(3) In the case of an action for divorce under section 3301(d), an affidavit has been filed and no counter-affidavit has been filed or, if a counter-affidavit has been filed denying the affidavit's averments, the court determines that the marriage is irretrievably broken and the parties have lived separate and apart for at least one year at the time of the filing of the affidavit.
(Nov. 29, 2004, P.L.1357, No.175, eff. 60 days; Apr. 21, 2016, P.L.166, No.24, eff. 60 days; Oct. 4, 2016, P.L.865, No.102, eff. 60 days)
2016 Amendments. Act 24 amended subsec. (g)(2) and Act 102 amended subsecs. (c.1) and (g)(3). Section 2 of Act 102 provided that the amendment of subsec. (g)(3) shall apply to periods of living separate and apart that commence after the effective date of section 2.
2004 Amendment. Act 175 added subsecs. (c.1), (d.1) and (g) and deleted subsec. (c). See section 5(3), (4) and (5) of Act 175 in the appendix to this title for special provisions relating to applicability.
Cross References. Section 3323 is referred to in sections 2106, 2203, 2507, 6111.1, 6111.2 of Title 20 (Decedents, Estates and Fiduciaries).
ATTACKS UPON DECREES
3331. Limitations on attacks upon decrees.
3332. Opening or vacating decrees.
3333. Res judicata and estoppel.
§ 3331. Limitations on attacks upon decrees.
The validity of a decree of divorce or annulment issued by a court shall not be questioned, except by appeal, in any court or place in this Commonwealth after the death of either party to the proceeding. If it is shown that a party who subsequently attempts to question the validity of the decree had full knowledge of the facts and circumstances later complained of at the time of issuance of the decree or failed to take any action despite this knowledge within two years after the date of the decree, the party shall be barred from questioning the decree, and it shall be valid in all courts and places within this Commonwealth.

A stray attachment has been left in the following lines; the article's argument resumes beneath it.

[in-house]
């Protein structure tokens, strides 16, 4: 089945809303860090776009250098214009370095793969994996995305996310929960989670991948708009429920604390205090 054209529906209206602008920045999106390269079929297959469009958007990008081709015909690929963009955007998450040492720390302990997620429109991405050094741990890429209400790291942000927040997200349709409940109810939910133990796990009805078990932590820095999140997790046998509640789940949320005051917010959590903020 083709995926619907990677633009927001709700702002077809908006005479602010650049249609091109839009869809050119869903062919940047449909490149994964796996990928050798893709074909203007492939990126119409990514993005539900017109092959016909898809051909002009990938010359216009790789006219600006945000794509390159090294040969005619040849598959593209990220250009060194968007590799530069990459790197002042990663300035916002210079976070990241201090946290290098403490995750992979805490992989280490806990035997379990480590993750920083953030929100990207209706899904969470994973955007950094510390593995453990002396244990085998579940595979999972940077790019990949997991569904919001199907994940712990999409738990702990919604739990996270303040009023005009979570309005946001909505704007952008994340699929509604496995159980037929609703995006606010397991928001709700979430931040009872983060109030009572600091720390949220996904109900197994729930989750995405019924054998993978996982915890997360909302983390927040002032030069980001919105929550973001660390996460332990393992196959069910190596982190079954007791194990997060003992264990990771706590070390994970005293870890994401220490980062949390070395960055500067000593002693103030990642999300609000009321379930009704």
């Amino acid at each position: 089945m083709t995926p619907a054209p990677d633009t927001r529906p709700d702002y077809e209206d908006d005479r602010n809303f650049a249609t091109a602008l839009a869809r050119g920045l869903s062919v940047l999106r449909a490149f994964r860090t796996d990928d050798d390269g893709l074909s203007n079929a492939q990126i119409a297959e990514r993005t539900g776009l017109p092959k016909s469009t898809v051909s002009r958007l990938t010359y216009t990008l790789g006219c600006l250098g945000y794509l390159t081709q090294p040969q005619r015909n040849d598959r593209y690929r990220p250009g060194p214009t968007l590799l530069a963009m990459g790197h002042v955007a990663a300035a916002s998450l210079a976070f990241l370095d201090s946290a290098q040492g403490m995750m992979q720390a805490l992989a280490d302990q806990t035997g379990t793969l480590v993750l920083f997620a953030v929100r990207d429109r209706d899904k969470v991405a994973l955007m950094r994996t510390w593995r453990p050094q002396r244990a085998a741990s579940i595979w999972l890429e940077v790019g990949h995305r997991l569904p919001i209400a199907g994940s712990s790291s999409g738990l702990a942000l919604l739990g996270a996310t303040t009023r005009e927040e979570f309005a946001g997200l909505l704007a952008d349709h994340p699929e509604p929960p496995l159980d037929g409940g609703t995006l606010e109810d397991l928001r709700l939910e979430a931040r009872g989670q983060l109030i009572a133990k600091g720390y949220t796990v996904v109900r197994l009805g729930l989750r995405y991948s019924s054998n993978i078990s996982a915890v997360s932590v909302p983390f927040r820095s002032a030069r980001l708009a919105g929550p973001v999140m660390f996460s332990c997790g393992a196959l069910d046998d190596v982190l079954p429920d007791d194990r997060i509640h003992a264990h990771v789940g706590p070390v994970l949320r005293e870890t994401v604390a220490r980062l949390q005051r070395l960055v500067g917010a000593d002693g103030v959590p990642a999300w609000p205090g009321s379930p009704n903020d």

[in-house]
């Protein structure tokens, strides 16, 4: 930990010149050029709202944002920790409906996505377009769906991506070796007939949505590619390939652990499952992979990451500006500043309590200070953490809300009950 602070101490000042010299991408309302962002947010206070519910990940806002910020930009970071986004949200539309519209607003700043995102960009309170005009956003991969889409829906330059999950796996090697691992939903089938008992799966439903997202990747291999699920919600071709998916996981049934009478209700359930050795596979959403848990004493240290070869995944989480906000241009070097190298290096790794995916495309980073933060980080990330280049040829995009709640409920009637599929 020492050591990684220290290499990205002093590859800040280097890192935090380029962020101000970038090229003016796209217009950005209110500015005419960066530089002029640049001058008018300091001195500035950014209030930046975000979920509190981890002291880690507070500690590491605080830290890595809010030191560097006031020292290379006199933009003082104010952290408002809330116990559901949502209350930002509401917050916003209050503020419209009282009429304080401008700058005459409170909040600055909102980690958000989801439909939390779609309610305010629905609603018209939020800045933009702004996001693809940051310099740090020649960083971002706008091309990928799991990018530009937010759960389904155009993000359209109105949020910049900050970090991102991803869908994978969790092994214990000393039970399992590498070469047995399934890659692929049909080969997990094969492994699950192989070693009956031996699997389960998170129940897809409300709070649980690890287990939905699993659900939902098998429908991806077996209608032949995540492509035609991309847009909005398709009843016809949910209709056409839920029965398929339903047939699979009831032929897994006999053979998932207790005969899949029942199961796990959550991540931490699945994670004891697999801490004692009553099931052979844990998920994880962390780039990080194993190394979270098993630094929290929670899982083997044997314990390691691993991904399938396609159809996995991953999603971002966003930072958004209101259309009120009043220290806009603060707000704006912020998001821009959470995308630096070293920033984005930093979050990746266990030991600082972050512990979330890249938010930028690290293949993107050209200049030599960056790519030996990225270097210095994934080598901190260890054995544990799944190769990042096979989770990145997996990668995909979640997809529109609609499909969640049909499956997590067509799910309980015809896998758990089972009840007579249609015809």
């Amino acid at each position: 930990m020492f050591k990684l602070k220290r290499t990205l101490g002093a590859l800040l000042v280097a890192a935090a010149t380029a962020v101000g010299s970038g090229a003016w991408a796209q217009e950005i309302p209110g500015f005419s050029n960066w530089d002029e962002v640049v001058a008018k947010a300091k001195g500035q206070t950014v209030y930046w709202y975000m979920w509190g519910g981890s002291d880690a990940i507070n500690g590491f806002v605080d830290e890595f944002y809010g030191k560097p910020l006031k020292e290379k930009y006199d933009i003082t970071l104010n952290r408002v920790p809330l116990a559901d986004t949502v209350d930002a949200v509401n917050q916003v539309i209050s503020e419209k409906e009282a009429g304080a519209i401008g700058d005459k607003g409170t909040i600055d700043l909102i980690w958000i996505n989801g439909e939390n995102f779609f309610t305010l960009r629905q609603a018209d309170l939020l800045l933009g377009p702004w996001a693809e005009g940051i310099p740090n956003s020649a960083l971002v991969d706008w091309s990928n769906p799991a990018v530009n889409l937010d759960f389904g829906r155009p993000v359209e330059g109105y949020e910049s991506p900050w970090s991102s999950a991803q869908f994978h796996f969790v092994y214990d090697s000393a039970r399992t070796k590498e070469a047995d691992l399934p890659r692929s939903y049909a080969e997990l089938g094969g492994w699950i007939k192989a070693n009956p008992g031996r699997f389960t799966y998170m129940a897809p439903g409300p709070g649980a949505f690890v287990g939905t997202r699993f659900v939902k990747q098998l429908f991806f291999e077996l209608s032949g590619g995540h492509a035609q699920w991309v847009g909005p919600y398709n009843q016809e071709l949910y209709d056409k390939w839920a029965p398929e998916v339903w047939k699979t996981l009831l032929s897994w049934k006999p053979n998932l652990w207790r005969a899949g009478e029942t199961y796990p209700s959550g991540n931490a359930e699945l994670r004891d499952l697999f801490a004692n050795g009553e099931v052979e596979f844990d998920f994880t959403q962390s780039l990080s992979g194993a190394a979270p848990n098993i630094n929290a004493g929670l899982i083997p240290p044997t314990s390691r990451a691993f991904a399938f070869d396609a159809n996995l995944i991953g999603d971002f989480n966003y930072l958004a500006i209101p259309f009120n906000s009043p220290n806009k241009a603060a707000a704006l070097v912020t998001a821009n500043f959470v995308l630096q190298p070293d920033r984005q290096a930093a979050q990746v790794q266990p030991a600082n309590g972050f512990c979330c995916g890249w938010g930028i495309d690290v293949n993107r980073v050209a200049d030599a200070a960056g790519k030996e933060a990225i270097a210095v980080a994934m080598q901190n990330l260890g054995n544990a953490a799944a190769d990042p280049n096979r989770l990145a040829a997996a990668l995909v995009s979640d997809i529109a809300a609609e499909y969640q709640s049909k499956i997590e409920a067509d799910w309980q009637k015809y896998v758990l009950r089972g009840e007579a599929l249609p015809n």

§ 3332. Opening or vacating decrees.
A motion to open a decree of divorce or annulment may be made only within the period limited by 42 Pa.C.S. § 5505 (relating to modification of orders) and not thereafter. The motion may lie where it is alleged that the decree was procured by intrinsic fraud or that there is new evidence relating to the cause of action which will sustain the attack upon its validity. A motion to vacate a decree or strike a judgment alleged to be void because of extrinsic fraud, lack of jurisdiction over the subject matter or a fatal defect apparent upon the face of the record must be made within five years after entry of the final decree. Intrinsic fraud relates to a matter adjudicated by the judgment, including perjury and false testimony, whereas extrinsic fraud relates to matters collateral to the judgment which have the consequence of precluding a fair hearing or presentation of one side of the case.
§ 3333. Res judicata and estoppel.
The validity of a divorce or annulment decree granted by a court having jurisdiction over the subject matter may not be questioned by a party who was subject to the personal jurisdiction of the court except by direct appeal provided or prescribed by law. A party who sought and obtained a decree, financed or agreed to its procurement, or accepted a property settlement, alimony pendente lite or alimony pursuant to the terms of the decree, or who remarries after the decree, or is guilty of laches, is barred from making a collateral attack upon the validity of the decree unless, by clear and convincing evidence, it is established that fraud by the other party prevented the making of a timely appeal from the divorce or annulment decree.